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Biosystems. 1997;44(2):79-106.

Internal regulation of a modular system: the different faces of internal control.

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Division of Tumor Biology, The Netherlands Cancer Institute, Antoni van Leeuwenhoek Huis, Amsterdam, The Netherlands.


The living cell houses a multitude of molecular processes that operate simultaneously in a mutually consistent fashion. A certain degree of organization stands out, e.g. in terms of the various metabolic pathways, transcription versus translation, signal transduction versus metabolism. This paper shows that by taking one of the aforementioned organizational principles into account, the complexity of understanding cell function quantitatively may be reduced significantly. To this aim the definition of the corresponding type of organization is refined and the conceptual tools used in the analysis of the control of cell function are adjusted. The approach is elaborated for a theoretical model of cell function, in which the latter depends on a constellation of interdependent but unconnected modules. The organization of a system is reduced to global control within a limited set of partaking modules and the links between them. Information about the systems total internal control and regulability is then drastically reduced to the information specifying global control and the regulability of the pathways that constitute the system. It is shown quantitatively how control at a lower level of organization bears on the control of the cell as a whole. The approach centers on writing the product of control (matrix) and elasticity (matrix) at a number of different levels of aggregation; these products equalling the identity (matrix) under different conditions. We demonstrate that there are at least three ways in which control and regulability of a system can be matched. In one, the true control within and between the modules of the systems is the inverse of the primary regulability (i.e. elasticity plus stoichiometry). In a second, the control internal to a module (but partly determined through the other modules) is matched by the inverse of newly defined 'global' regulabilities for each module separately, which comprise the regulatory impact of the remainder of the system. In the third, the regulabilities are the ones intrinsic to the module and the control is taken equal to the control that would reign in the absence of the regulatory interactions between the units. In making these distinctions, it becomes transparent how much control stems from control within the organizational modules, and how much derives from the regulatory interactions between them. Control through other modules turns out to be equivalent, at steady state, to control within a module. The implications of this type of cellular organization for the location of the steady-state operating point is discussed.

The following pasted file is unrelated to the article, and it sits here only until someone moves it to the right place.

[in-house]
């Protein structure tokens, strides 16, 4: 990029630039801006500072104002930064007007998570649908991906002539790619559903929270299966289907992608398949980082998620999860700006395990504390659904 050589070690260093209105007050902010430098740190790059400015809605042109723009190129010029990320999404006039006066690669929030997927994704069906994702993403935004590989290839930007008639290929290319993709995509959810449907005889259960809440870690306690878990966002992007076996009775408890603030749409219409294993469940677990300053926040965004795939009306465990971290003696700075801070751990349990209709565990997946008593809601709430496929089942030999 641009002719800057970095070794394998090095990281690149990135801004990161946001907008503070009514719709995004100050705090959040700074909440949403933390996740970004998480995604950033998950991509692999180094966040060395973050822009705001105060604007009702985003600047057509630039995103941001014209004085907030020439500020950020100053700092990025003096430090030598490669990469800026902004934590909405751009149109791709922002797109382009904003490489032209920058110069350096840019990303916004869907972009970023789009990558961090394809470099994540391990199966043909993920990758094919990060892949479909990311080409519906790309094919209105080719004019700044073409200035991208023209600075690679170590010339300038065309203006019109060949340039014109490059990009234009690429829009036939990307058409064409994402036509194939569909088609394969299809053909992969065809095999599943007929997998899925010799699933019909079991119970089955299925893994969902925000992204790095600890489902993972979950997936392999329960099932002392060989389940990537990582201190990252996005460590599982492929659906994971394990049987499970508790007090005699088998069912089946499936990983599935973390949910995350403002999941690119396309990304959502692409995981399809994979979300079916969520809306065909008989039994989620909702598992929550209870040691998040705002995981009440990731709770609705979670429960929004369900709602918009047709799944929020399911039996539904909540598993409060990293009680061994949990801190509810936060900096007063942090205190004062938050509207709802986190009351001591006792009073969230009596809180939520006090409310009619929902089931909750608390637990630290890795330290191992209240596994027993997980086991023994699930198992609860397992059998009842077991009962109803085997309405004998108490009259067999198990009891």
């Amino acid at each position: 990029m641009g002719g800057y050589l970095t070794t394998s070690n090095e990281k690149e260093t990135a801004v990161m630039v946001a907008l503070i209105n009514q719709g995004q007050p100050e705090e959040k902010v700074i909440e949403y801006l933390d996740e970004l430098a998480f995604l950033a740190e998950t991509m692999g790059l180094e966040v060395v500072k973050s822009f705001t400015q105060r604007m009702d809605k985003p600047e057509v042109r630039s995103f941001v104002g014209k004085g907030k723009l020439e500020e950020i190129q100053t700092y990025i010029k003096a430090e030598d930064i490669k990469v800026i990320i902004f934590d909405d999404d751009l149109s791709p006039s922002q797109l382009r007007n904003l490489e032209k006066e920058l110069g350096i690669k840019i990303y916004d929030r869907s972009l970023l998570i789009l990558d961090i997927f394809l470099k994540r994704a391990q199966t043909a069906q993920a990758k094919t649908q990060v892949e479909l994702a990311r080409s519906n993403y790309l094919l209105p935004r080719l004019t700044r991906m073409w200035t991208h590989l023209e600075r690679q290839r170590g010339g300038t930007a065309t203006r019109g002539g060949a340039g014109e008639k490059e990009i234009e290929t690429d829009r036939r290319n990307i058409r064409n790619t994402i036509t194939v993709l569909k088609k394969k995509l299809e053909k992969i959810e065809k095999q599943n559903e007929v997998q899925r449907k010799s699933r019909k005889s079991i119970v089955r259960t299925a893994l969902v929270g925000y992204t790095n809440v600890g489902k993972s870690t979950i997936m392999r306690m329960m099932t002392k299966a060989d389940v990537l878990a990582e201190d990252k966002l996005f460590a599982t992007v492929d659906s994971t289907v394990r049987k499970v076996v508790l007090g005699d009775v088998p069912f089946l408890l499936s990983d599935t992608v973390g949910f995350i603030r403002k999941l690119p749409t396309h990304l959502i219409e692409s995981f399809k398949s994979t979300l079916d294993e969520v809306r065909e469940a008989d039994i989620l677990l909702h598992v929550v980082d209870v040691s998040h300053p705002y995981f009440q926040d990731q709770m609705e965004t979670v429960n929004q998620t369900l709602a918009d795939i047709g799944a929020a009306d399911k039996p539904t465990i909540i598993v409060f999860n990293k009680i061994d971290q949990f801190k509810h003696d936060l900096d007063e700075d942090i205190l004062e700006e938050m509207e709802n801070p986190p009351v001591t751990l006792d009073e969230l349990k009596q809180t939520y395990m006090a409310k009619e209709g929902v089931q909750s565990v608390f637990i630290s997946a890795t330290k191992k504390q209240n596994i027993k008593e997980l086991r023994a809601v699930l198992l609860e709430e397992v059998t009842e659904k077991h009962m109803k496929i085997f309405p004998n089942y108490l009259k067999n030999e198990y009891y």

[Indexed for MEDLINE]

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